Jackie’s smile is a barometer of sorts for those who watch his outtakes, famously shown at the end of each of his movies. We see him get hurt, everybody in the theater leans forward with tangible anticipation. Jackie gets up, dusts himself off, flashes that familiar smile, and we hear a collective sigh of relief and a nervous laugh as everyone is reassured that their hero is safe. Jackie has smiled. He is okay. There are few actors who can elicit that kind of response from an audience. Perhaps it is because he works so hard to please his audience. “In Hong Kong, in Asia, a lot of actors, action actors,” Jackie laments, “they don’t care about movies, they care about the money. They go on the set, the first thing they ask is, ‘When am I finished?’, ‘When can I rest?’ The fighting scene is as short as possible. During a long shot - ‘Do we have a double?’” “They don’t treat the movie like it is part of themselves, they treat it like it is a business,” Jackie explains. “Me, I am different. I treat the movie like it is myself. Even if I am not directing, I totally control the director. I want to do this, I want to do that. I really want to show (Jackie pauses pensively)...I want to show the audience what I can do, what is martial arts. And I want to show the Jackie Chan philosophy, that I really can beat one person; ten people coming, I’ll turn around and run away.” I laughed. So comedic, so true. What martial artist does not want to make it look like he is invincible? It takes a confidant man to look at fight scenes the way Jackie does.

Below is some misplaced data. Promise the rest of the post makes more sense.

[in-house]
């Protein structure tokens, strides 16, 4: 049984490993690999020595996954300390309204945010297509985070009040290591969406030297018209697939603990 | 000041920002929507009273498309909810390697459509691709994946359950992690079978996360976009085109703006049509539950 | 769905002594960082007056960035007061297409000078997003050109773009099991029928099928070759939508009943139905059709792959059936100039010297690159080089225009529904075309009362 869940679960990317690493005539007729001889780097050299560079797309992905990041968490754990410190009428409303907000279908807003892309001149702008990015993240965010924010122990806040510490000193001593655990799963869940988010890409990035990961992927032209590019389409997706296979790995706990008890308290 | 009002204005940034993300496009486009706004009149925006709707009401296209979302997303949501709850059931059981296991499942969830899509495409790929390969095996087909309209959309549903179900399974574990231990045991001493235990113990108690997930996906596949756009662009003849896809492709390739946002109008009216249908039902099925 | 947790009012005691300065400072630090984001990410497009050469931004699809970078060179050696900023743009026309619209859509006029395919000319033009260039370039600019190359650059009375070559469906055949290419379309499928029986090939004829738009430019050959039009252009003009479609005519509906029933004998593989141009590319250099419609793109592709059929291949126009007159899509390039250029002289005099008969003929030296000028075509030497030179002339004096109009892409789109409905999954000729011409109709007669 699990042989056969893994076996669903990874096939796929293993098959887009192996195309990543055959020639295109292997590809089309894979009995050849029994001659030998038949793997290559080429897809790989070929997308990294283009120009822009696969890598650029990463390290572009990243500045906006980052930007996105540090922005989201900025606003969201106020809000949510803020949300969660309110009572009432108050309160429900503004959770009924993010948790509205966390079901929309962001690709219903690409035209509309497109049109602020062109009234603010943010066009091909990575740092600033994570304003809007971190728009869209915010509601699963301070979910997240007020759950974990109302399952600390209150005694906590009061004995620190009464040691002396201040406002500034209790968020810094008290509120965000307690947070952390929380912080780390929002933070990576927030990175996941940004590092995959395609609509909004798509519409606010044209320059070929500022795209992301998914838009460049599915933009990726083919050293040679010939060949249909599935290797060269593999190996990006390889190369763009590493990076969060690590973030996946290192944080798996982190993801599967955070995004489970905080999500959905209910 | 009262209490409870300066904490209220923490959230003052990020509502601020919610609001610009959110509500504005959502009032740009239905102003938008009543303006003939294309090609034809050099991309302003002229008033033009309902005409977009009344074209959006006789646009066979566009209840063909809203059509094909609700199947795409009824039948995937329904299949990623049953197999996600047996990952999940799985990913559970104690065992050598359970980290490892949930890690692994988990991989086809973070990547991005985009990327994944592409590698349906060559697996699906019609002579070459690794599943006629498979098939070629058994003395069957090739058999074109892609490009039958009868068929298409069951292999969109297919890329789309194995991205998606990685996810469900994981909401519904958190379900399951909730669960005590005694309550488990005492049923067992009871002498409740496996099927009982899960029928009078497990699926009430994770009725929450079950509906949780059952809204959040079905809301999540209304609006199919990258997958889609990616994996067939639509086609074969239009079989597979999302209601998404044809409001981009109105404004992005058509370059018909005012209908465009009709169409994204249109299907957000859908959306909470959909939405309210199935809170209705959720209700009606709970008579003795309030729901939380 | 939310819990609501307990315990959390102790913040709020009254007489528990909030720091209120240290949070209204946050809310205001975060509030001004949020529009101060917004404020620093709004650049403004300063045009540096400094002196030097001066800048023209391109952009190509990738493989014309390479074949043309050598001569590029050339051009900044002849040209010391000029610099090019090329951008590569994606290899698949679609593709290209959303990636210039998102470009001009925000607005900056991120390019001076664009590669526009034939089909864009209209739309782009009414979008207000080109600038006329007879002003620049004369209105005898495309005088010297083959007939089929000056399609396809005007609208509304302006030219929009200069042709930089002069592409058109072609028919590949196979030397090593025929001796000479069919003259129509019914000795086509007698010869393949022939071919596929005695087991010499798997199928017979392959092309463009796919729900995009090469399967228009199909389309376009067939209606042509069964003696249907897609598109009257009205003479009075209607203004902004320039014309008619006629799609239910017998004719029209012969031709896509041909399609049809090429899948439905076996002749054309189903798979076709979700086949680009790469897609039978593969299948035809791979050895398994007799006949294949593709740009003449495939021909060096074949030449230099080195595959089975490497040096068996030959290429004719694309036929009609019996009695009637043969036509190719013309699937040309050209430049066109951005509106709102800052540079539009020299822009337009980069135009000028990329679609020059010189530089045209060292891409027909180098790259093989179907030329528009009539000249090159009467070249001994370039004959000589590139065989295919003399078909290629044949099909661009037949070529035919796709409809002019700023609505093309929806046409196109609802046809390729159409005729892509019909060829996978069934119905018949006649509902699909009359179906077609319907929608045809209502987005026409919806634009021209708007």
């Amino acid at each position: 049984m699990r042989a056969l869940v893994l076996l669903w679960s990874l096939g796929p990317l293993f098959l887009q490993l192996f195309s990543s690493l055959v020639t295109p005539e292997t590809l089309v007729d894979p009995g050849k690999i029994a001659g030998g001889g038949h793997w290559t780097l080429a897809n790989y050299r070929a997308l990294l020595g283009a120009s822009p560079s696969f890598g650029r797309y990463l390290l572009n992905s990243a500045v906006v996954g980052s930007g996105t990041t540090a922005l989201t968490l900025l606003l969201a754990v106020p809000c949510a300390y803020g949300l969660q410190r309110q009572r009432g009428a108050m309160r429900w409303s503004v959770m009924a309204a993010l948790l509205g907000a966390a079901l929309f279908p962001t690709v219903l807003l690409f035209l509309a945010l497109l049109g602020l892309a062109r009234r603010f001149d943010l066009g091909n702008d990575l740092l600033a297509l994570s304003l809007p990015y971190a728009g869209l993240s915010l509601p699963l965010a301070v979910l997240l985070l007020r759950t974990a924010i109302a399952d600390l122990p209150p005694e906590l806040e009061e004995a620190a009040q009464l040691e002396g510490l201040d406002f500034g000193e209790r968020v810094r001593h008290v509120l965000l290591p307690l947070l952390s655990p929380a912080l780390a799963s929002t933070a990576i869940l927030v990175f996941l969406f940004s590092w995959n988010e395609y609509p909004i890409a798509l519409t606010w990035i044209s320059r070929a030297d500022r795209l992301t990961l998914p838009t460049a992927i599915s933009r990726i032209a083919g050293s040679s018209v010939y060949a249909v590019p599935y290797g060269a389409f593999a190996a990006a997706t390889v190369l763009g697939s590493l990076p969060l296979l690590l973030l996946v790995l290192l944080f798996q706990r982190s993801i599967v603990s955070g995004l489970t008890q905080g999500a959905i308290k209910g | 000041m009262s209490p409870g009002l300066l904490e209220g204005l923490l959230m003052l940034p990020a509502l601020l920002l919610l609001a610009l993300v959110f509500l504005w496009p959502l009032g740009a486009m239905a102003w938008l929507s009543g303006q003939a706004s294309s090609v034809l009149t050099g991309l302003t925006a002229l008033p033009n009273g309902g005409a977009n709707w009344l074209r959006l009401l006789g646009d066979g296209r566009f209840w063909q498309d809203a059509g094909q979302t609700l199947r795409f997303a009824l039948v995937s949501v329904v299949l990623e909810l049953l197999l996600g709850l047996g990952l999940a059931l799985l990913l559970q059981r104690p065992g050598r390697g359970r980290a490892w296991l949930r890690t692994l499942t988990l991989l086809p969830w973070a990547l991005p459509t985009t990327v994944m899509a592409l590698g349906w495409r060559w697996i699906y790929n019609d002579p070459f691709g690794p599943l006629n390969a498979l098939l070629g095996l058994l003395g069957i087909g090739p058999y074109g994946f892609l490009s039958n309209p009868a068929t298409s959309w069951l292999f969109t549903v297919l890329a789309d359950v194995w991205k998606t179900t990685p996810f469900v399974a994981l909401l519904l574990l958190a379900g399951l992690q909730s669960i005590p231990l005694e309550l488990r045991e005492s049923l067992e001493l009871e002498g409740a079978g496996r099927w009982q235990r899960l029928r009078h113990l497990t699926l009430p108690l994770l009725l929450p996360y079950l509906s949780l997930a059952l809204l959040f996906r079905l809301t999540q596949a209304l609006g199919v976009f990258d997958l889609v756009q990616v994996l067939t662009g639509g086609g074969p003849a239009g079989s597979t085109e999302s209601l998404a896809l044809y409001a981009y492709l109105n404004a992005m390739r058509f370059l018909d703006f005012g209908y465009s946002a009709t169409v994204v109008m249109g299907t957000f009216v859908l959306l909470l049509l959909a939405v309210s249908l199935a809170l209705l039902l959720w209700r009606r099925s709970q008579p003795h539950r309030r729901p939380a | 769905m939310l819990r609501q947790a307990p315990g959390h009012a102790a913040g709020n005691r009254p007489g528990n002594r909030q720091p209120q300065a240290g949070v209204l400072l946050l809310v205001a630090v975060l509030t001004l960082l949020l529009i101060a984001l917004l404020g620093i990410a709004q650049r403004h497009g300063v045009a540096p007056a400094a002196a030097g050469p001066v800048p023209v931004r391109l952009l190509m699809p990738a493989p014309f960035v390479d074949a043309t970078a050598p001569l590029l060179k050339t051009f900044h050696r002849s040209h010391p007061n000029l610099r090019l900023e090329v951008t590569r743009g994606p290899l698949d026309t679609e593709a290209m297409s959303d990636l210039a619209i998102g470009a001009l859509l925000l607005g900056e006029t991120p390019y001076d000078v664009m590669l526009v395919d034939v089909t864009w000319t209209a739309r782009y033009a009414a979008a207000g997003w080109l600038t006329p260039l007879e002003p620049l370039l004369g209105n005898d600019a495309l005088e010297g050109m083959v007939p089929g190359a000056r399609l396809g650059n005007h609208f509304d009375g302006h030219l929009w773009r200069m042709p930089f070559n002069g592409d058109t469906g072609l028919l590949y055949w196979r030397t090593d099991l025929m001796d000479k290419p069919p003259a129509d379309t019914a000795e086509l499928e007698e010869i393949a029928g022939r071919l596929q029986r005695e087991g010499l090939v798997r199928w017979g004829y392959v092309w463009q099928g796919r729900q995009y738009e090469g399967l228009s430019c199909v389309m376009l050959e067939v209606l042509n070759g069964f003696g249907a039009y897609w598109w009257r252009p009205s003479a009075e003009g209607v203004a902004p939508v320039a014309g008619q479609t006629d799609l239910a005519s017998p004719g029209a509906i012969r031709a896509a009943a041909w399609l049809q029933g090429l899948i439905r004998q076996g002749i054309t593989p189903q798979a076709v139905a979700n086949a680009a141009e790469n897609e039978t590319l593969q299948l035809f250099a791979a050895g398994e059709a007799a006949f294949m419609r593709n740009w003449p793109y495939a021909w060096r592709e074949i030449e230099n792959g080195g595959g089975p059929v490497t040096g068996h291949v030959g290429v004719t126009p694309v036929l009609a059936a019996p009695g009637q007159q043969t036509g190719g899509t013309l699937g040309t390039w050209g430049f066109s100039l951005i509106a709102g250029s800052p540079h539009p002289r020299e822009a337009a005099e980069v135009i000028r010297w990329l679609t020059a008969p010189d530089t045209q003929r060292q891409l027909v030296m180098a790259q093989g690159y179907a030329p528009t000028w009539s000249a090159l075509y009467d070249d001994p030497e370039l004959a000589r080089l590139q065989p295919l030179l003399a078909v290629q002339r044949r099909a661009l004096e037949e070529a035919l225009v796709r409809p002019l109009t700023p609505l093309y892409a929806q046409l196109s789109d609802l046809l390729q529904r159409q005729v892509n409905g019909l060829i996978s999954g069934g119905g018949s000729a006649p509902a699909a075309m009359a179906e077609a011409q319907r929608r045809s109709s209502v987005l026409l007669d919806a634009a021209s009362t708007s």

Jackie likes reality in his movies. “Big guy coming...” Jackie says, and pantomimes a Buster Keaton look of awe and a “What-am-I-going-to-do-now?” expression. I bust out laughing. Almost defensively, Jackie says, “That’s the truth. No matter how good you are, how powerful you are, big, giant guy, how are you going to kick him, with just one kick and knock him down? That’s impossible. In my movies, I like to make something reasonable. Situation comedy, situation fighting. If a lot of people are fighting with me, I cannot knock them down...I run away. I run up and down, then I turn around, one kick, okay. That’s the way I want to show to the audience and show the children, because there’s too many children who watch my movies. They learn from me. So, this way, I want to show them good things.” Jackie apparently cares about children and is very careful about the image he now generates in public. Later in the day, he mentions the reason he made “Drunken Master II” was that the first “Drunken Master” movie gave children the wrong impression that drinking and fighting were okay. He wants them to know that drinking and fighting are wrong.